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The MatrixBrute’s titular button matrix makes a return here, in a more compact, 12x8 form. Functionally, it fulfils the same roles, acting as a handy preset browser, a controller for the multi-lane sequencer and, most usefully, a digital patchbay for assigning and editing modulation routings.
For the PolyBrute, 12 modulation sources are fixed down the left-hand side of the grid, and up to 32 modulation routings can be freely assigned across four banks along the top row.
Editing modulation patches is a simple case of holding the relative grid button and twisting a knob to apply the required depth. While modulation routings themselves are fixed for both A and B states of each patch, the depth of each can be morphed so, combined with the ability to assign up to 64 modulation patches for each sound, you can morph between two entirely different modulation setups within a single patch.
Performance and verdict
The PolyBrute is a six-voice instrument so it’s far from the most polyphonic synth in its price range. It is multitimbral though, with the ability to set up two distinct sounds at once (labelled A and B).
With a few exceptions, every synth parameter can be assigned separate A and B states and, rather than simply switching between the two, the PolyBrute uses a rotary to allow gradual blends of the two setups. In its standard Morph mode, rather than simply switching or fading between two static sounds, the synth will smoothly transition each affected parameter from its A state to its B state.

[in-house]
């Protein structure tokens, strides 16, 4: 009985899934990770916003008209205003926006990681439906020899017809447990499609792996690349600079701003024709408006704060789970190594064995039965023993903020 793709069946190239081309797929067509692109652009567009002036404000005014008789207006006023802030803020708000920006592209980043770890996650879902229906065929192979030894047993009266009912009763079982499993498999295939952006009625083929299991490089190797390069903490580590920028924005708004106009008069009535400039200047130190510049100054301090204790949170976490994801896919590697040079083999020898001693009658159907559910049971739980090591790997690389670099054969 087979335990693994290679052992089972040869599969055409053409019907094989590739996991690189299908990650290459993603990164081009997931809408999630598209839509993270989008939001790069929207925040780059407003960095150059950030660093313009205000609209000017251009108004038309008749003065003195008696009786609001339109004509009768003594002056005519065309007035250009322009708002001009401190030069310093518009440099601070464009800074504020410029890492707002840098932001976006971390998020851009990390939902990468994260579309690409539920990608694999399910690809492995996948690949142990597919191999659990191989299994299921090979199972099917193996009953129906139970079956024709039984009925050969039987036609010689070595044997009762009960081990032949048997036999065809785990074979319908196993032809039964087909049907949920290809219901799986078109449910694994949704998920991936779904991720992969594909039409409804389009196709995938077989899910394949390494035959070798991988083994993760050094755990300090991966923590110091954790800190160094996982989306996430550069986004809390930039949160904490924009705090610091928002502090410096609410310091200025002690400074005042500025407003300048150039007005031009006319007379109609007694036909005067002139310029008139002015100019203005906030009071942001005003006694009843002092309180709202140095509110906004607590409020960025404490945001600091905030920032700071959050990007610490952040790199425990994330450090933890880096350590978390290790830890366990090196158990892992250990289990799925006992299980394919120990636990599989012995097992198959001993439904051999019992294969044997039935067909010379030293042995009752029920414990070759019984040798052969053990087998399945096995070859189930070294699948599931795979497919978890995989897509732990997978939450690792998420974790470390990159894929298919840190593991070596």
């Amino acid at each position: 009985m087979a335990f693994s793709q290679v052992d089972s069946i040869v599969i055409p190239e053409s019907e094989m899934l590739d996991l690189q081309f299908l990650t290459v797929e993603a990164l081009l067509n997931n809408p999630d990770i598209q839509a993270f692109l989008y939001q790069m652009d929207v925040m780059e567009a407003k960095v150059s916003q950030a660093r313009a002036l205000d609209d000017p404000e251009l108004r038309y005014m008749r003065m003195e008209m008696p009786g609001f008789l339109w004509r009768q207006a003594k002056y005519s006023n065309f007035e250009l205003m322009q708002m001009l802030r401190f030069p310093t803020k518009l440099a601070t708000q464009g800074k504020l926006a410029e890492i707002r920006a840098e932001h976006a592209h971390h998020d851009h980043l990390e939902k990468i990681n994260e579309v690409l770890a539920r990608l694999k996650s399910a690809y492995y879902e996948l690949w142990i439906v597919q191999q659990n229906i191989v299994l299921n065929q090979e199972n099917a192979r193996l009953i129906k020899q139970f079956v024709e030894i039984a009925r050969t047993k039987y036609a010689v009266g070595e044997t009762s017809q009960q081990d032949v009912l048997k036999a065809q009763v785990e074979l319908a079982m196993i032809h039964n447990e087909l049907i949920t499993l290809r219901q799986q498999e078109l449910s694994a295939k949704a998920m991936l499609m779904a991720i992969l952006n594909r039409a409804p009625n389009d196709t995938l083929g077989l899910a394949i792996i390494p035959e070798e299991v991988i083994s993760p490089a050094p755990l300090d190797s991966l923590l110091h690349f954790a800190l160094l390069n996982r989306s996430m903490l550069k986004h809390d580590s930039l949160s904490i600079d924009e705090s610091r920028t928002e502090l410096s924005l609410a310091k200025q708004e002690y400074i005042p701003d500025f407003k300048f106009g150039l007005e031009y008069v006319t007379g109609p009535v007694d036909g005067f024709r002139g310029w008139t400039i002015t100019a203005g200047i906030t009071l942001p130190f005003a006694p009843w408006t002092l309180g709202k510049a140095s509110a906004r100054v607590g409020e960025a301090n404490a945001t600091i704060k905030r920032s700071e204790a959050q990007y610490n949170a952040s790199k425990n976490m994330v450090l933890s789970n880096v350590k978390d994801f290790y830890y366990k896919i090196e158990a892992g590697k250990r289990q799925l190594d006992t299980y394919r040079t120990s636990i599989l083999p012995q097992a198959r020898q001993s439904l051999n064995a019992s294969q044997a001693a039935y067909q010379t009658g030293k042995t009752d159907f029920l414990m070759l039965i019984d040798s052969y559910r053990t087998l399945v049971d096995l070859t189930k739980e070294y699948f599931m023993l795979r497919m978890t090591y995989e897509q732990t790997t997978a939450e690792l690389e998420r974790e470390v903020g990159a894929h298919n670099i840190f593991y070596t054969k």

So if you have an oscillator tuned to -12 semitones in state A and +12 semitones in state B, rather than hearing the lower-pitched sound blend with the higher one, morphing from A to B will result in an audible rise in pitch as the osc moves from one state to the other.
Since the PolyBrute uses a rotary rather than a switch to flip between A and B states, editing sounds isn’t simply a case of selecting one sound or the other. With the rotary hard over to side A or B, parameter adjustments will only affect the selected sound, but any position between the two means that edits are made to each state proportionally, with the dead centre position adjusting both equally.
This can occasionally make setting up sounds a little confusing – it’s easy to get carried away tweaking osc or filter settings without remembering to check on the position of your morph dial first. Fortunately, Arturia has included a number of smart tools to speed up assigning A and B sounds, including options to swap or duplicate sounds, to assign the current settings to slot A or B, regardless of Morph rotary position.